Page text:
Can Top-Down and Bottom-Up be Reconciled? Electoral Competition and Service Delivery in Malaysia

William Mccourt, Willy McCourt

Research output: Contribution to journalArticlepeer-review

Abstract

Top-down versus bottom-up is one of development's enduring tensions, not least in public service delivery. In Malaysia, public services have traditionally been animated from the top down. Bottom-up forces in civil society have strengthened recently, but so too have top-down forces, and their impact on public services is greater.Malaysia's experience suggests that where electoral competition gives politicians an incentive to respond to voters' service preferences, top-down initiatives have the greater potential for large-scale social change. Participatory initiatives will be most effective when they play a supplementary role. © 2012 Elsevier Ltd.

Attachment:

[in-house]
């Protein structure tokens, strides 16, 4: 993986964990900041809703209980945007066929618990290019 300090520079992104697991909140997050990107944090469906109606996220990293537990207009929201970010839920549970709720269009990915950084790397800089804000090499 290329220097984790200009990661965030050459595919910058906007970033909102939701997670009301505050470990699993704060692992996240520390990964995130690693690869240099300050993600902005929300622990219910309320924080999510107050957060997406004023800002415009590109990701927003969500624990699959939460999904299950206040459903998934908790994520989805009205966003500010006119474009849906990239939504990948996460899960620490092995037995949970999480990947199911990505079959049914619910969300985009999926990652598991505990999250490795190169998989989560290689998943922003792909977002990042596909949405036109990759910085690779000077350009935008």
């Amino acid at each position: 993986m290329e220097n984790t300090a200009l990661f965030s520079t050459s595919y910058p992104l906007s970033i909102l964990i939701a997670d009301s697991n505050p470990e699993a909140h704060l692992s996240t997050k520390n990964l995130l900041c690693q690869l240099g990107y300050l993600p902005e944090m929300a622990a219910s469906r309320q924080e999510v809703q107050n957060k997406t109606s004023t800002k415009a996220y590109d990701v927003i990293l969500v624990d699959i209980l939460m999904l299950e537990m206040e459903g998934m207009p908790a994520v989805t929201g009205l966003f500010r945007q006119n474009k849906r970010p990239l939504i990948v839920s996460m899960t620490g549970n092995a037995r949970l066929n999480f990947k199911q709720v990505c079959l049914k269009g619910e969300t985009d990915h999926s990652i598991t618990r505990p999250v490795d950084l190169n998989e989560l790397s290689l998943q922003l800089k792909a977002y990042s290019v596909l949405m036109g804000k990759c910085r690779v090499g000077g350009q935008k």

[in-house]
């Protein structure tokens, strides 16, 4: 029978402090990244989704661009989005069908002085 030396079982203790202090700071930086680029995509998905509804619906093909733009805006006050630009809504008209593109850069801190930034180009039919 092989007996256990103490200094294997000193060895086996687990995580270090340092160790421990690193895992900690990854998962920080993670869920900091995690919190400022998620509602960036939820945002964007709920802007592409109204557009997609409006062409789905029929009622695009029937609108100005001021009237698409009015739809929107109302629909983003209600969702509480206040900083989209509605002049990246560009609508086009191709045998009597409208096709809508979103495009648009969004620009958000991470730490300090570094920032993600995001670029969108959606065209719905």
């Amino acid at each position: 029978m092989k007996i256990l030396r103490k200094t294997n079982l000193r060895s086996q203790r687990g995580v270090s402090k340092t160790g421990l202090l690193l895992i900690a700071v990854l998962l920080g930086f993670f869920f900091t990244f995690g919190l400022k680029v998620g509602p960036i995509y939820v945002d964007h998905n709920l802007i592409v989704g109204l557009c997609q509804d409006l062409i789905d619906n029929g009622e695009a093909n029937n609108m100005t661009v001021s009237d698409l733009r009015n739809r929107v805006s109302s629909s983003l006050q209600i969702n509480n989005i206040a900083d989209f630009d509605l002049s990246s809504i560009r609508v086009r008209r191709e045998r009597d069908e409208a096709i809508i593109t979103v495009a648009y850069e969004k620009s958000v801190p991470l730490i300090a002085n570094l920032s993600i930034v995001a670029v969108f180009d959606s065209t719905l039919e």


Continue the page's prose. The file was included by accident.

Original languageEnglish
Pages (from-to)2329-2341
Number of pages12
JournalWorld Development
Volume40
Issue number11
DOIs
Publication statusPublished - Nov 2012

Keywords

  • Civic engagement
  • Democracy
  • Malaysia
  • New Public Management
  • Participation
  • South-East Asia

Research Beacons, Institutes and Platforms

  • Global Development Institute

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